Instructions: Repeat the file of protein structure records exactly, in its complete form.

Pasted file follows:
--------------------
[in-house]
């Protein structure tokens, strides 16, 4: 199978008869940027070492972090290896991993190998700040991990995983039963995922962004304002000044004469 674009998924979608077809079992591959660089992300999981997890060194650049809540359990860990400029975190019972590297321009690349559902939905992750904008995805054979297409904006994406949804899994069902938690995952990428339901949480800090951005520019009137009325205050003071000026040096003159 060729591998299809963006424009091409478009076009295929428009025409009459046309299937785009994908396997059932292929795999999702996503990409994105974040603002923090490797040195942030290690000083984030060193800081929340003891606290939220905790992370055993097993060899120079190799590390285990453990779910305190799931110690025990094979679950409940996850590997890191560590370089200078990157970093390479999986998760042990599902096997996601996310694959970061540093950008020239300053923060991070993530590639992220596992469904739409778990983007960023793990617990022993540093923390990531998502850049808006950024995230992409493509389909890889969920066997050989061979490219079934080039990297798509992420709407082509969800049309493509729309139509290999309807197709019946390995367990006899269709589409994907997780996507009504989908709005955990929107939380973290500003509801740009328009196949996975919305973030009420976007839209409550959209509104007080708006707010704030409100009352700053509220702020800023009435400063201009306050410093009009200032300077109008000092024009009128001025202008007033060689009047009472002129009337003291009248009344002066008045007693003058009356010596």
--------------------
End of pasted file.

[in-house]
């Protein structure tokens, strides 16, 4: 199978008869940027070492972090290896991993190998700040991990995983039963995922962004304002000044004469 674009998924979608077809079992591959660089992300999981997890060194650049809540359990860990400029975190019972590297321009690349559902939905992750904008995805054979297409904006994406949804899994069902938690995952990428339901949480800090951005520019009137009325205050003071000026040096003159 060729591998299809963006424009091409478009076009295929428009025409009459046309299937785009994908396997059932292929795999999702996503990409994105974040603002923090490797040195942030290690000083984030060193800081929340003891606290939220905790992370055993097993060899120079190799590390285990453990779910305190799931110690025990094979679950409940996850590997890191560590370089200078990157970093390479999986998760042990599902096997996601996310694959970061540093950008020239300053923060991070993530590639992220596992469904739409778990983007960023793990617990022993540093923390990531998502850049808006950024995230992409493509389909890889969920066997050989061979490219079934080039990297798509992420709407082509969800049309493509729309139509290999309807197709019946390995367990006899269709589409994907997780996507009504989908709005955990929107939380973290500003509801740009328009196949996975919305973030009420976007839209409550959209509104007080708006707010704030409100009352700053509220702020800023009435400063201009306050410093009009200032300077109008000092024009009128001025202008007033060689009047009472002129009337003291009248009344002066008045007693003058009356010596």